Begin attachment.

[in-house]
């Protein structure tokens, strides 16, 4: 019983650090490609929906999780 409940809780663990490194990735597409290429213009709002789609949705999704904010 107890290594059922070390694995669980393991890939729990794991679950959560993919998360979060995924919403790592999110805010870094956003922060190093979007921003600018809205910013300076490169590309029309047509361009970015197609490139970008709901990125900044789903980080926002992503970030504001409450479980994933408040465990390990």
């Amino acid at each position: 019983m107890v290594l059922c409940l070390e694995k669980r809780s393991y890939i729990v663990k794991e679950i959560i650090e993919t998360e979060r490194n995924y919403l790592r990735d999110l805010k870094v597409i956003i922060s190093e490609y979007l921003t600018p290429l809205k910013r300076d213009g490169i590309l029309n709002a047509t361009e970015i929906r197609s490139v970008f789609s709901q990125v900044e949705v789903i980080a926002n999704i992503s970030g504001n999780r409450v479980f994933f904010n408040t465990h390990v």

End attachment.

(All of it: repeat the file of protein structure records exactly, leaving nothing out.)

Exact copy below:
[in-house]
């Protein structure tokens, strides 16, 4: 019983650090490609929906999780 409940809780663990490194990735597409290429213009709002789609949705999704904010 107890290594059922070390694995669980393991890939729990794991679950959560993919998360979060995924919403790592999110805010870094956003922060190093979007921003600018809205910013300076490169590309029309047509361009970015197609490139970008709901990125900044789903980080926002992503970030504001409450479980994933408040465990390990």
């Amino acid at each position: 019983m107890v290594l059922c409940l070390e694995k669980r809780s393991y890939i729990v663990k794991e679950i959560i650090e993919t998360e979060r490194n995924y919403l790592r990735d999110l805010k870094v597409i956003i922060s190093e490609y979007l921003t600018p290429l809205k910013r300076d213009g490169i590309l029309n709002a047509t361009e970015i929906r197609s490139v970008f789609s709901q990125v900044e949705v789903i980080a926002n999704i992503s970030g504001n999780r409450v479980f994933f904010n408040t465990h390990v």